Matévana herbal tea

MatevanaThere’s been a lot of talk about Teavana over the past year as they became part of Starbucks and then opened the first Teavana tea bar in New York. I’ve never tasted any  tea from this brand so I was delighted when my husband picked some up on a stateside visit.

There were definite grumblings when I saw that Matévana was a flavoured blend and I very nearly gave up altogether when I saw it had artificial flavouring. Look at this for a list of ingredients: Mate, cocoa kernels, red rooibos, chocolate chips (sugar, cocoa mass, cocoa powder), artificial flavouring, almond pieces, marigold petals. There is no real tea in the mix but part of me still wants to complain about the contamination of maté and rooibos, their intermingling, the use of artificial flavouring and the addition of sugar and cocoa mass.

Truth be told though, I surprised myself by liking this tea. The taste of cocoa matches the maté well. I don’t agree that it is dark, rich or robust as its description claims but it does have a smooth sweetness and a gentle flavour of roasted nuts.

Preparation: I used 3g with 200ml of water just below boiling and left it for several minutes. This tea was $6 for a 2oz pack but it looks it’s on sale at the moment on the Teavana site for $1.50 (for 2oz).

Yerba Mate

gourd bombilla and mateWhen my sister told me she was going to South America, I had two words for her: “yerba mate”. Not only did she bring back a big bag of yerba mate but she also brought back the gourd (vessel) and bombilla (filter tipped metal straw). Happiness :-)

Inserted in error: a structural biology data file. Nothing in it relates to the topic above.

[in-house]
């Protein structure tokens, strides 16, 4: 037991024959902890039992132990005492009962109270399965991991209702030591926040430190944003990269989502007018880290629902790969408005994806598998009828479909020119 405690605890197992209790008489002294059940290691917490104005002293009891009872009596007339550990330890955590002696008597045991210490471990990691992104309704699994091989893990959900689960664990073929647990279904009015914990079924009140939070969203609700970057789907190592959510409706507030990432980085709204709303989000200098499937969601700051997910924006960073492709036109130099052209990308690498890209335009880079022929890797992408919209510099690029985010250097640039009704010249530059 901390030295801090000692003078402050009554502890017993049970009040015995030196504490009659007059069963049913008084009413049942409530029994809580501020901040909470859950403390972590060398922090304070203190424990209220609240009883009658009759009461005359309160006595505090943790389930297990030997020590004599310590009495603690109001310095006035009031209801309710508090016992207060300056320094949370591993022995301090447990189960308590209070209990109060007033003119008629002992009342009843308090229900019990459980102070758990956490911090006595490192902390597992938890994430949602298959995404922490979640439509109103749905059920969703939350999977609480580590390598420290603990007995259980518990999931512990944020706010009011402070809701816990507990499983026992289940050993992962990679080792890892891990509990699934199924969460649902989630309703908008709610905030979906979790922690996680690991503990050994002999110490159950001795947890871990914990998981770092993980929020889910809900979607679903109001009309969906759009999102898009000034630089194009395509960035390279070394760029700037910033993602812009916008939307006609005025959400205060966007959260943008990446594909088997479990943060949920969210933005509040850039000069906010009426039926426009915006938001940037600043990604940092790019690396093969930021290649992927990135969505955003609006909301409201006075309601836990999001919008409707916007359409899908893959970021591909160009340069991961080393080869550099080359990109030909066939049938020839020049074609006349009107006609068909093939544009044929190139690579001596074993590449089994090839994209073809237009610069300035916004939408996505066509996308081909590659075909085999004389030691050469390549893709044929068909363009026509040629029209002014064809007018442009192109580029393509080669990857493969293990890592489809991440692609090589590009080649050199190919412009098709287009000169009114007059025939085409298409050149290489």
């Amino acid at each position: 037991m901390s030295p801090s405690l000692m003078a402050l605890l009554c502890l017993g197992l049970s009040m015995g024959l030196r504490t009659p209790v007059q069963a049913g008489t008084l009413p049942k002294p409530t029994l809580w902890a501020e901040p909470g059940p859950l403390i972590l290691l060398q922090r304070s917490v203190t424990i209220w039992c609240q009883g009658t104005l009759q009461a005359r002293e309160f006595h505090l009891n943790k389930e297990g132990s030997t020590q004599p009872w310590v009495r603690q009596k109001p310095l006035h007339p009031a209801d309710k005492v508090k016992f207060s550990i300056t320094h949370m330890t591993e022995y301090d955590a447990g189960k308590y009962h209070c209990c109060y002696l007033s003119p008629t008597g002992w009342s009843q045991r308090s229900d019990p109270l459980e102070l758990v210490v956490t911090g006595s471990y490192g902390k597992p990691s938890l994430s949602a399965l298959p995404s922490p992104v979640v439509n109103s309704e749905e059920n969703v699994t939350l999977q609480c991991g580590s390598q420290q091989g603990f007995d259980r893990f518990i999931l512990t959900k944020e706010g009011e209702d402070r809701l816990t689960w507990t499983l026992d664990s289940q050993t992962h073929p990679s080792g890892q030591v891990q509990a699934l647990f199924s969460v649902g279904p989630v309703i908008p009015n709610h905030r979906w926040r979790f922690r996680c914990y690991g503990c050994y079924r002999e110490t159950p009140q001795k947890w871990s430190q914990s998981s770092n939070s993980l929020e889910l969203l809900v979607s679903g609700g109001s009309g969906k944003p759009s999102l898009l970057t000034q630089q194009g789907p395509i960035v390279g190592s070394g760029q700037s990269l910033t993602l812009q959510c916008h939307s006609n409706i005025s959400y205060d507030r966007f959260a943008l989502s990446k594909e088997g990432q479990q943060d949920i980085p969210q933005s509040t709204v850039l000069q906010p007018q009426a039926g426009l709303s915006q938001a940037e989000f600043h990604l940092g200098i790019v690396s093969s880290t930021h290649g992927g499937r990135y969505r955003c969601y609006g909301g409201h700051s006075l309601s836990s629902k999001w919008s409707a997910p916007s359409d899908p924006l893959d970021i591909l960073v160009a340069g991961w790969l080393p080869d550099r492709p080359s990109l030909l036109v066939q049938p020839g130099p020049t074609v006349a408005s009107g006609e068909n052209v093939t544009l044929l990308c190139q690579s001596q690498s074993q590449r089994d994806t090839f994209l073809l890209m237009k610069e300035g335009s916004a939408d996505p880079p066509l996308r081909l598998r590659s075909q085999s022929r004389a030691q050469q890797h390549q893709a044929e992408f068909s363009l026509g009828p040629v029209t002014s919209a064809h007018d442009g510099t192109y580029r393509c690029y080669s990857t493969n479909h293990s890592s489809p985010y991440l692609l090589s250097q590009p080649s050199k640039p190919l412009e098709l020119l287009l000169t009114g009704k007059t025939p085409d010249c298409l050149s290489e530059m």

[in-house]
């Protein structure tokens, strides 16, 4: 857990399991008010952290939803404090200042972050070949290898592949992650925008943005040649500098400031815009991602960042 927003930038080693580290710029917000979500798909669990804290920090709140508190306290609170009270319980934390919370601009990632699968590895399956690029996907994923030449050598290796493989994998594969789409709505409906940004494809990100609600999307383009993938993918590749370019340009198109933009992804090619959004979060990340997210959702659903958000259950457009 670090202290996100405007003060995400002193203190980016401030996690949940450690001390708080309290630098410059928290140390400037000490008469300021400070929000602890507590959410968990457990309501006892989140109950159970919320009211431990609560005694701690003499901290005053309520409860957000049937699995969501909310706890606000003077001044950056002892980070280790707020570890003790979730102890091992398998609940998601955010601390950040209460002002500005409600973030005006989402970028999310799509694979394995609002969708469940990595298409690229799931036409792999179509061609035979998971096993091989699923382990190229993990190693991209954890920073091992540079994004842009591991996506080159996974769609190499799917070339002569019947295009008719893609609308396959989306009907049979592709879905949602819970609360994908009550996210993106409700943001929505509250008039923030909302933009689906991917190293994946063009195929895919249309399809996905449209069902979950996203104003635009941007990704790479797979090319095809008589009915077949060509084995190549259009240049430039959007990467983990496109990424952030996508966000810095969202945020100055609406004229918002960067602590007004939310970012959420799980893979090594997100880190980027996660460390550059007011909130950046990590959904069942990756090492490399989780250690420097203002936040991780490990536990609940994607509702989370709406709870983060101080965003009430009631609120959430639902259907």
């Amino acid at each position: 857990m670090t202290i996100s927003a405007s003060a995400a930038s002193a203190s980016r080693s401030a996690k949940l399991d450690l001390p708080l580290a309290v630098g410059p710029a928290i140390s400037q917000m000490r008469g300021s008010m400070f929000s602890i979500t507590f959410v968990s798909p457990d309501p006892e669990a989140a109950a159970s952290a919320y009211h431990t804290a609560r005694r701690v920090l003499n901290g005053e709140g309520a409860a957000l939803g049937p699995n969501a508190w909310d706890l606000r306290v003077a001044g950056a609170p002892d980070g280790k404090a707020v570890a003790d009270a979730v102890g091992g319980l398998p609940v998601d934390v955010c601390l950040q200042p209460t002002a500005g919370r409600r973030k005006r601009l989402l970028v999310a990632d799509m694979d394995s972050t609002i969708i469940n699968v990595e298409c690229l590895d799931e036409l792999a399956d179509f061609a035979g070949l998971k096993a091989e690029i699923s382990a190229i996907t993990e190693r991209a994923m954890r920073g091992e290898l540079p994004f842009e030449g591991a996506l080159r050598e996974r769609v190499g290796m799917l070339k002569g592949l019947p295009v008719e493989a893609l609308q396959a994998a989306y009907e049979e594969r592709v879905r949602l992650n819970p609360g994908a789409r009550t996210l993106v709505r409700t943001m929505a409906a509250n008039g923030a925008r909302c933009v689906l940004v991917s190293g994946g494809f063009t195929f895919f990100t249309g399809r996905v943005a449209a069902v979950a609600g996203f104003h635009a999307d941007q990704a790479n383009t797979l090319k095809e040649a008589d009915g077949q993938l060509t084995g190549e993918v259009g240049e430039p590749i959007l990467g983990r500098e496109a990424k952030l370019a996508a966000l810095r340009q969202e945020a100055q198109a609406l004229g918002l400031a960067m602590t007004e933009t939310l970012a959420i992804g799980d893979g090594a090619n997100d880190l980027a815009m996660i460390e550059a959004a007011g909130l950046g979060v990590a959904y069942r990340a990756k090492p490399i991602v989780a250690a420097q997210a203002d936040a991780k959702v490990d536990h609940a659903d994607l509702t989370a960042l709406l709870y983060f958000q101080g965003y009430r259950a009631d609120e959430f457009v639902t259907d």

Yerba mate or maté comes from a species of holly called lIex paraguariensis and so it’s a herbal infusion rather than tea. The plant is native to the subtropical regions of Brazil, Paraguay and Argentina and is sometimes called “Jesuits’ tea” or “Paraguay tea”. Harvesting of cultivated plants starts at about 5 years and takes place after winter every 2-4 years. Harvesting looks a lot like tree-pruning but only the smaller branches and leaves are kept. After harvesting, the leaves and small stems are heated, dehydrated, cut, sifted and finally packaged.

brewed mate in gourdYerba mate is unusual in that it is a herbal drink but it has the same stimulating effect as tea and coffee due to the presence of mateine (i.e. caffeine). Historically in Europe it was considered a poor substitute for other caffeinated luxury goods such as tea, coffee and chocolate. It is only since the twentieth century that it has been recognised as a unique beverage and marketed as having “the strength of coffee, the health benefits of tea, and the euphoria of chocolate”. For more historical and cultural information, see this paper: “Stimulating Consumption: Yerba Mate Myths, Markets, and Meanings from Conquest to Present“.

As with tea, the flavour of yerba mate is influenced by the soil in which the plant grows but in general, it is light in colour and the taste is a distinctive combination of tree-bark and tobacco. Mate has a high tannin content but it has a lasting flavour that is very pleasant.

To prepare, the gourd is filled with yerba mate until it is three quarters full. After shaking (to ensure the smaller pieces are at the top), the gourd is tilted to one side and the bombilla placed inside. A small amount of warm water is added that is just enough to wet the leaves. The gourd is then filled with hot, not boiling water. The leaves are re-soaked several times by refilling the gourd with water.